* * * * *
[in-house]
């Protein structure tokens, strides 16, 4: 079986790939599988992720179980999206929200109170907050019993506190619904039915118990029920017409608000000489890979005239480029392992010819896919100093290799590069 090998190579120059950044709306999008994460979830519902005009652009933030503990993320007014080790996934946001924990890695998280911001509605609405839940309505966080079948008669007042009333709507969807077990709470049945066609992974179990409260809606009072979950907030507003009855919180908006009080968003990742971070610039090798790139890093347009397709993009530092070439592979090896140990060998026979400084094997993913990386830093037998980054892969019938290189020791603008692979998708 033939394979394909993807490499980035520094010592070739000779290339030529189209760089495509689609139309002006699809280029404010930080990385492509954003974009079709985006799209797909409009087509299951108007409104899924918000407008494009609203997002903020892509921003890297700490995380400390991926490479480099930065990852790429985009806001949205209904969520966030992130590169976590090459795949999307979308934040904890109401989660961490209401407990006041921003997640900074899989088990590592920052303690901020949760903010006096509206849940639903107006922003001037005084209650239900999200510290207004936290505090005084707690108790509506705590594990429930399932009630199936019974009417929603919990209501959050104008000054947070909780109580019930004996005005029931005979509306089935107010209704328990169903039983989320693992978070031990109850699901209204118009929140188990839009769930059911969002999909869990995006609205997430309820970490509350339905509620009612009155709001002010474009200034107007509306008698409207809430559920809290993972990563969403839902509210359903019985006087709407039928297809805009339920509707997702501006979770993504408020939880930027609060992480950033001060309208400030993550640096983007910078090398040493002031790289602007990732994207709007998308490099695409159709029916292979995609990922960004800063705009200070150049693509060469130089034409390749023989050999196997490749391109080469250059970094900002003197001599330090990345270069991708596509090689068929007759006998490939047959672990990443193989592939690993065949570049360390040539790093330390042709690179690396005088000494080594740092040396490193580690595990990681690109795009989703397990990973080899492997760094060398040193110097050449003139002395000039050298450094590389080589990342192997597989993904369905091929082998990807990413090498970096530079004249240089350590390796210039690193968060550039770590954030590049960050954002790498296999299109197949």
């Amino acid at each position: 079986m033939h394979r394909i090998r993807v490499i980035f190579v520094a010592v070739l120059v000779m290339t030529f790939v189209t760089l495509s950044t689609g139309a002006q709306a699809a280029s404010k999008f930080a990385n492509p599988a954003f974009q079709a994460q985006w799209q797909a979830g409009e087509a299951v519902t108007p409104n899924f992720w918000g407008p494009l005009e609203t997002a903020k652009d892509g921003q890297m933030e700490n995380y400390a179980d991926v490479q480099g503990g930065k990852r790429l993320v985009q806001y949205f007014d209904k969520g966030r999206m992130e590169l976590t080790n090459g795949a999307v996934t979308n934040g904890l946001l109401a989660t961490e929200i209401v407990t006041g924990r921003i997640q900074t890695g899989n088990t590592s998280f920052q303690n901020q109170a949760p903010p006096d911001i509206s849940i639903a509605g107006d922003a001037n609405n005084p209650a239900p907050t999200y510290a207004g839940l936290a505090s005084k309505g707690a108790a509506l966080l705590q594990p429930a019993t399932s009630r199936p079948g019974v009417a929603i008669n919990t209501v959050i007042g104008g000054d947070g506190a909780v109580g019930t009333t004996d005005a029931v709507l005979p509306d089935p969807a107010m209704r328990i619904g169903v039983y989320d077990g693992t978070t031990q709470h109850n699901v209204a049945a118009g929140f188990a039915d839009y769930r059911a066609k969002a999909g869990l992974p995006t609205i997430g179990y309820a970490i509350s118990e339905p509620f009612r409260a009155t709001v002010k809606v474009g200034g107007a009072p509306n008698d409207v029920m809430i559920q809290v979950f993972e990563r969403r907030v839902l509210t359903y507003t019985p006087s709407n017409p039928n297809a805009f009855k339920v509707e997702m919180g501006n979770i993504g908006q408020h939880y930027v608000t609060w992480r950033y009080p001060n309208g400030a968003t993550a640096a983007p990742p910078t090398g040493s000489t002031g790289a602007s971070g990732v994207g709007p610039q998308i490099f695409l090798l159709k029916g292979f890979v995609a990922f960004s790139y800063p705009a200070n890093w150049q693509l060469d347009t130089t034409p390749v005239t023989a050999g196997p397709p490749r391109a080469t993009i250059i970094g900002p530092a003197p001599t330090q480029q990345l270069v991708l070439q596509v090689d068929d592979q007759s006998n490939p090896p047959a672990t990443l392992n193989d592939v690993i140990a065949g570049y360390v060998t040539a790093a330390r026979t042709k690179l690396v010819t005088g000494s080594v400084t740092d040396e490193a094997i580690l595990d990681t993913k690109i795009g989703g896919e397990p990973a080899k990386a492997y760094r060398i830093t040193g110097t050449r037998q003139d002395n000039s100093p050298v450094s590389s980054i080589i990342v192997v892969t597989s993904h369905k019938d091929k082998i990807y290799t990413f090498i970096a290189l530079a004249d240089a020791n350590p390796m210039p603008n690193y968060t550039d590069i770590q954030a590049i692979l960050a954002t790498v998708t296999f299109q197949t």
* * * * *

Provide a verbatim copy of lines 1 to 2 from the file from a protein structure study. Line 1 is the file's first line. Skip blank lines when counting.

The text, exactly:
[in-house]
């Protein structure tokens, strides 16, 4: 079986790939599988992720179980999206929200109170907050019993506190619904039915118990029920017409608000000489890979005239480029392992010819896919100093290799590069 090998190579120059950044709306999008994460979830519902005009652009933030503990993320007014080790996934946001924990890695998280911001509605609405839940309505966080079948008669007042009333709507969807077990709470049945066609992974179990409260809606009072979950907030507003009855919180908006009080968003990742971070610039090798790139890093347009397709993009530092070439592979090896140990060998026979400084094997993913990386830093037998980054892969019938290189020791603008692979998708 033939394979394909993807490499980035520094010592070739000779290339030529189209760089495509689609139309002006699809280029404010930080990385492509954003974009079709985006799209797909409009087509299951108007409104899924918000407008494009609203997002903020892509921003890297700490995380400390991926490479480099930065990852790429985009806001949205209904969520966030992130590169976590090459795949999307979308934040904890109401989660961490209401407990006041921003997640900074899989088990590592920052303690901020949760903010006096509206849940639903107006922003001037005084209650239900999200510290207004936290505090005084707690108790509506705590594990429930399932009630199936019974009417929603919990209501959050104008000054947070909780109580019930004996005005029931005979509306089935107010209704328990169903039983989320693992978070031990109850699901209204118009929140188990839009769930059911969002999909869990995006609205997430309820970490509350339905509620009612009155709001002010474009200034107007509306008698409207809430559920809290993972990563969403839902509210359903019985006087709407039928297809805009339920509707997702501006979770993504408020939880930027609060992480950033001060309208400030993550640096983007910078090398040493002031790289602007990732994207709007998308490099695409159709029916292979995609990922960004800063705009200070150049693509060469130089034409390749023989050999196997490749391109080469250059970094900002003197001599330090990345270069991708596509090689068929007759006998490939047959672990990443193989592939690993065949570049360390040539790093330390042709690179690396005088000494080594740092040396490193580690595990990681690109795009989703397990990973080899492997760094060398040193110097050449003139002395000039050298450094590389080589990342192997597989993904369905091929082998990807990413090498970096530079004249240089350590390796210039690193968060550039770590954030590049960050954002790498296999299109197949």